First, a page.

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    $\begingroup$ "Why do we want local gauge invariance?" is a different question than "Assuming a gauge invariance, is a gauge field necessary?". The answer to the second question is yes. Mathematically a gauge invariance is modelled by attaching a copy of the (structure) group over each point on the base manifold, i.e. by a principal bundle. Then the gauge field is just a connection of that bundle, much like Christoffel symbols for GR. $\endgroup$ Dec 1, 2021 at 9:17

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No, gauge symmetry cannot be "avoided" by not specifying coordinates. Tao's analogy is supposed to say that just as we are free to choose any coordinates we want for a manifold, we are free to choose any gauge (fixing) we want for our gauge theory. The fixing of a gauge resembles a choice of origin for a coordinate system, but it is not equivalent to it.

We can talk about a gauge-theory in entirely coordinate-free language, this doesn't change that it is a gauge theory. For instance, in a standard Yang-Mills theory on a manifold $M$ you have some gauge group $G$, some matter fields $\phi_i$ valued in representations $(V_i,\rho_i)$ of $G$, and a gauge field $A$ valued in the Lie algebra $\mathfrak{g}$ of $G$. Saying this is a gauge theory means that for any smooth function $g : M \to G$ with $g(x) = \mathrm{e}^{\mathrm{i}\alpha(x)}$ for some $\alpha : M\to G$, the transformations \begin{align} \phi_i(x) & \mapsto \rho_i(g(x))\phi_i(x) \\ A(x) & \mapsto g(x)A(x)g^{-1}(x) + \mathrm{d}\alpha(x) \end{align} are a symmetry of the Yang-Mills action and that two sets of $(\phi_i, A)$ related by such a transformation are physically indistinguishable. There is no choice of coordinates here.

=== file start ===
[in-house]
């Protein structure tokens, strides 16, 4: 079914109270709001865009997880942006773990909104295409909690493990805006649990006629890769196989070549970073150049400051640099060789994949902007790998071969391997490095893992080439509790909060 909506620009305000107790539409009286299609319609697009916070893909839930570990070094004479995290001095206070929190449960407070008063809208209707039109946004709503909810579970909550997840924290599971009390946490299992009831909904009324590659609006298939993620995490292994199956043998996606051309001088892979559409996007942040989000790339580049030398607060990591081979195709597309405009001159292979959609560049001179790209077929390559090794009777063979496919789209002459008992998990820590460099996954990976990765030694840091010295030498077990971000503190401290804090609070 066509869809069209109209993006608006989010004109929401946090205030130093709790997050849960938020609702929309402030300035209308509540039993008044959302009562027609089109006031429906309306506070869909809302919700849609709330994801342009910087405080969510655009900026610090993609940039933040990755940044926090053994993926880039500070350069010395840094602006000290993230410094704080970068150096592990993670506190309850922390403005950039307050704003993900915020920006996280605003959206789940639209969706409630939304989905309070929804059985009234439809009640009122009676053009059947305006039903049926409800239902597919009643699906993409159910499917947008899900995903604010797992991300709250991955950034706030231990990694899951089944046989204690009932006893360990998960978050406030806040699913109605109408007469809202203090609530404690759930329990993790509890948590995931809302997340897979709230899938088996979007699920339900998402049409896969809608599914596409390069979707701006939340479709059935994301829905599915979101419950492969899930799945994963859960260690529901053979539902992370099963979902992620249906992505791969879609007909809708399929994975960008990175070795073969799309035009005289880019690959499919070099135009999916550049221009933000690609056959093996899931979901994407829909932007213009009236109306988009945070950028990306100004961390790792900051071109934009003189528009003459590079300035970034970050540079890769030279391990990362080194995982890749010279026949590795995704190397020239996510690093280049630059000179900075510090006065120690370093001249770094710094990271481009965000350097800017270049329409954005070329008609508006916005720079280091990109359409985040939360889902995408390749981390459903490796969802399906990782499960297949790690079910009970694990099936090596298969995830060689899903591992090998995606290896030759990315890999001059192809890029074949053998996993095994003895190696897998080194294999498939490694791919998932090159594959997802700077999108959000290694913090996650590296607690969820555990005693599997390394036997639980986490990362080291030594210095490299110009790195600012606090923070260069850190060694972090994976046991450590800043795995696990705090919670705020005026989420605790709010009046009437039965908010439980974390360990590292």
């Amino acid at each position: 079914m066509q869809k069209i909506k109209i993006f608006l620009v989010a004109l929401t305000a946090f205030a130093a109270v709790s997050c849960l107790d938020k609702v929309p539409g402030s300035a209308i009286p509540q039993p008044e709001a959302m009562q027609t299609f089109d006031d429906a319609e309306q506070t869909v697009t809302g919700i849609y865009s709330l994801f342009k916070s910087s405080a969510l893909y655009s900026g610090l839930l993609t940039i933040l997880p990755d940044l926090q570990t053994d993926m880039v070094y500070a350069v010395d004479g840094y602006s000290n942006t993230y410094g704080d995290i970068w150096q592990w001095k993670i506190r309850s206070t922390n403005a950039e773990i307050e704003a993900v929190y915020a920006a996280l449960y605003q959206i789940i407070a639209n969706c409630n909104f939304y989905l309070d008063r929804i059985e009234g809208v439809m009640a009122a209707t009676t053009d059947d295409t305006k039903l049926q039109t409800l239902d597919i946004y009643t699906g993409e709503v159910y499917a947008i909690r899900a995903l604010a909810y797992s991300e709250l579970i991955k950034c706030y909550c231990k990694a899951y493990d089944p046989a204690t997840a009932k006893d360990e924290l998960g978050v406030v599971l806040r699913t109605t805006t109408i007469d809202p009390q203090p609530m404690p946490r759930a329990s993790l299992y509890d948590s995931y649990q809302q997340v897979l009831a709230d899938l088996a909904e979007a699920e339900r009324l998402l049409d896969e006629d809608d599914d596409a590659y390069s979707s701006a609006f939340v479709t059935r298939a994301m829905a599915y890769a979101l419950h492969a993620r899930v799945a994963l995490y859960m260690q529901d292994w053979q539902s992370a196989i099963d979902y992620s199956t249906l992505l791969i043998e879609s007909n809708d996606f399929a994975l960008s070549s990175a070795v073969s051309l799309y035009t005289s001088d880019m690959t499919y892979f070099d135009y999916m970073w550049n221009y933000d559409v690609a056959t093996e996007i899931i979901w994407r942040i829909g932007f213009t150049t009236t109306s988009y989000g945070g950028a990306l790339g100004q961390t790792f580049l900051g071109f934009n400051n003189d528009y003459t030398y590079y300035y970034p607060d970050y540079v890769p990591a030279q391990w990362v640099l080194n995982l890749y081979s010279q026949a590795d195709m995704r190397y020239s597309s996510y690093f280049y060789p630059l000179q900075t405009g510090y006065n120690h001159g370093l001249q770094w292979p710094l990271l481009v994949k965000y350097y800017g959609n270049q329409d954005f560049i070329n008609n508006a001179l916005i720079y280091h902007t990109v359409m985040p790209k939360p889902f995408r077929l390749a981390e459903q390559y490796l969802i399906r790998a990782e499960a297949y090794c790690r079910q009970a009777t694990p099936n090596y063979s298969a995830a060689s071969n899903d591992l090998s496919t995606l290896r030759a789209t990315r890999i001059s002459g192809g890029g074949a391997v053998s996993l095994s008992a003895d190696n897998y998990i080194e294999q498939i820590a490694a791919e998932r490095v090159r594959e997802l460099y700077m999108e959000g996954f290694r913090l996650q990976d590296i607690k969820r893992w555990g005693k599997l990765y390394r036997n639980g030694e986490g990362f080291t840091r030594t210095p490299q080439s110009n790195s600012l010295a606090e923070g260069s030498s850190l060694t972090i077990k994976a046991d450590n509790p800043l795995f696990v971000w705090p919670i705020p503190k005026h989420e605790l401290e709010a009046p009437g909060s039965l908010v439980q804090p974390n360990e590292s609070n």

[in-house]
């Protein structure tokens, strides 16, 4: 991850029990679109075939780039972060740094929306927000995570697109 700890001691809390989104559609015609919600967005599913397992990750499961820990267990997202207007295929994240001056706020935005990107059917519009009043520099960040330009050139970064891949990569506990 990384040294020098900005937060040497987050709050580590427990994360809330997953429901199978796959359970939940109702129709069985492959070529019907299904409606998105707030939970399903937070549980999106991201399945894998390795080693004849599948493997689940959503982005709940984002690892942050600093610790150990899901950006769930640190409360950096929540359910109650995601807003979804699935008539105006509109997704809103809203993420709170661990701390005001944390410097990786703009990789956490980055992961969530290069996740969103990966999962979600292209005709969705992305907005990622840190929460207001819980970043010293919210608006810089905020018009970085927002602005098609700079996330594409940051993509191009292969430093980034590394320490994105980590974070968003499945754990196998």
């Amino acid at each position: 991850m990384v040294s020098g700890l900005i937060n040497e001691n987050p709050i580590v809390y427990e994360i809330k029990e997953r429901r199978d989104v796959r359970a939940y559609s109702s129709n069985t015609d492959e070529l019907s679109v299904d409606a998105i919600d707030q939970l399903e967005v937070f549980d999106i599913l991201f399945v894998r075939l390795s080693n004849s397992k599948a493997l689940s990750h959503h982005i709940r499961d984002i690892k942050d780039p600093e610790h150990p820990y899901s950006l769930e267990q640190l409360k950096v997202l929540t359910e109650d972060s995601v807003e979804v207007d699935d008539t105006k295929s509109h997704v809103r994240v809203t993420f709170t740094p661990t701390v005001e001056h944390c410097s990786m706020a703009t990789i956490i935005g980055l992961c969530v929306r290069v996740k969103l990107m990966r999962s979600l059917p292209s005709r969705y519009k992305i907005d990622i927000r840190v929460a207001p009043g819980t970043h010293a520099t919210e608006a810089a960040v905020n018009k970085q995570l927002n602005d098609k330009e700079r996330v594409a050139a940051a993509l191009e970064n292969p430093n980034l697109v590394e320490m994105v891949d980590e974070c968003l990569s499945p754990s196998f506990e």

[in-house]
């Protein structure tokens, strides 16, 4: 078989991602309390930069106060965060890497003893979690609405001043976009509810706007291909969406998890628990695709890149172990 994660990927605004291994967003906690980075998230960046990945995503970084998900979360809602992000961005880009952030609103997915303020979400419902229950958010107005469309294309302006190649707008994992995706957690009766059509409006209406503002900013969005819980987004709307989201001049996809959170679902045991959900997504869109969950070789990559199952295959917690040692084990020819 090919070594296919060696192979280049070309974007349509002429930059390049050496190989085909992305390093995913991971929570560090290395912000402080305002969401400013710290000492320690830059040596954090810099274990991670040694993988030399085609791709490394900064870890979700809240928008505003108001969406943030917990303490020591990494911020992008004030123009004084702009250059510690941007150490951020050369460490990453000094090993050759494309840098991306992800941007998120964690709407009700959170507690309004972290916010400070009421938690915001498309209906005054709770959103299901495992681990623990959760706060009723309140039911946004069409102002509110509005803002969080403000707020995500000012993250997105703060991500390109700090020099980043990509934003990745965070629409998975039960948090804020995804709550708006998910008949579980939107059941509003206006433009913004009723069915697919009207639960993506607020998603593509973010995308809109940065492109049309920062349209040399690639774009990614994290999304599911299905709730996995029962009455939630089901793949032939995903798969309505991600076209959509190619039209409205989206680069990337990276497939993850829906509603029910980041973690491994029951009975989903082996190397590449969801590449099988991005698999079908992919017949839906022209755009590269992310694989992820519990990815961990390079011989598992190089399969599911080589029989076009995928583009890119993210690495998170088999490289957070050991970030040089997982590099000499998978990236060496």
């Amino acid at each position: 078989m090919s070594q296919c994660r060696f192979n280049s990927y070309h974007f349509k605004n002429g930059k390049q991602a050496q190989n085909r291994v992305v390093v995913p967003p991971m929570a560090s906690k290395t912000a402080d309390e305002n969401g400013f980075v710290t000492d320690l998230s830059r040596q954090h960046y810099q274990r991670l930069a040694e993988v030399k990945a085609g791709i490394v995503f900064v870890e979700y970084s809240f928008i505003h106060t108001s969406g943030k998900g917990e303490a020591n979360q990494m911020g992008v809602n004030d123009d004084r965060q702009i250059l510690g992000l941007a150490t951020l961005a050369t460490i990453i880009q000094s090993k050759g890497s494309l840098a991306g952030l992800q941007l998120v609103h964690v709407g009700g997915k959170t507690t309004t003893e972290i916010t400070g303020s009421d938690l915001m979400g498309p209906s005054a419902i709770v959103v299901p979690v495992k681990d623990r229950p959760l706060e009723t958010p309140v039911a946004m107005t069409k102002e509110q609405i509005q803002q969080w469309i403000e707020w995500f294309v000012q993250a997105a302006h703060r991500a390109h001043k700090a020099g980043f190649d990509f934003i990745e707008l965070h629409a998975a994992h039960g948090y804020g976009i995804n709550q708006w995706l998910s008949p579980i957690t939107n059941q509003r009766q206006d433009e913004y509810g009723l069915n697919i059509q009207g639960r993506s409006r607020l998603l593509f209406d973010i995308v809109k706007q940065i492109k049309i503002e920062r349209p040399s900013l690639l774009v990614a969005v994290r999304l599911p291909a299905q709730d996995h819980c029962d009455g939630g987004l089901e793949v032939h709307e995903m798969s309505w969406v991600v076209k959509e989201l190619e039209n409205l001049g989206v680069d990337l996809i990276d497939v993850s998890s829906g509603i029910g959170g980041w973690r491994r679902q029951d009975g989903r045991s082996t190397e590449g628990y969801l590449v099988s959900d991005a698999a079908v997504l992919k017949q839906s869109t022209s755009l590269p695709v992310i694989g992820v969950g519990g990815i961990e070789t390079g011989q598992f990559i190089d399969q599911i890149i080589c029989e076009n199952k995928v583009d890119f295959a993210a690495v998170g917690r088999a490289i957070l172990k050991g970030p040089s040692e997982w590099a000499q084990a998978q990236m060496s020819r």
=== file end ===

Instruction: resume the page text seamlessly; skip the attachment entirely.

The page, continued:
What Tao is likely thinking of is that, in the $G$-principal bundle over $M$ associated with such a gauge theory, the gauge transformation $g$ corresponds to "choosing" a new way to identify the fibers, which are abstractly diffeomorphic to $G$ but for which no "natural" diffeomorphism exists, with the group $G$. I.e. what was the identity ("origin of coordinate system") in the fiber over $x$ before now is $g(x)$, and what was $g^{-1}(x)$ before is now the identity.

But we cannot refrain from "choosing coordinates" in this sense - I didn't have to choose an identification of the fibers with $G$ in order to write down the gauge transformations of YM theories above! The essence of a gauge theory is that our chosen dynamical variables, i.e. the $\phi_i$ and $A$, are an overcomplete description of the physical system we're trying to model, and the gauge symmetry is the manifestation of that redundancy: The underlying system has fewer degrees of freedom than we're using in our model, and the gauge symmetry identifies distinct values of the dynamical variables in our model that correspond to the same physical states of the underlying system.

Gauge symmetry is therefore not something "desirable", it is just something forced on us when describing systems with such overcomplete sets of variables. See this answer of mine and this answer of mine for related discussion of "why" we would "want" gauge theories.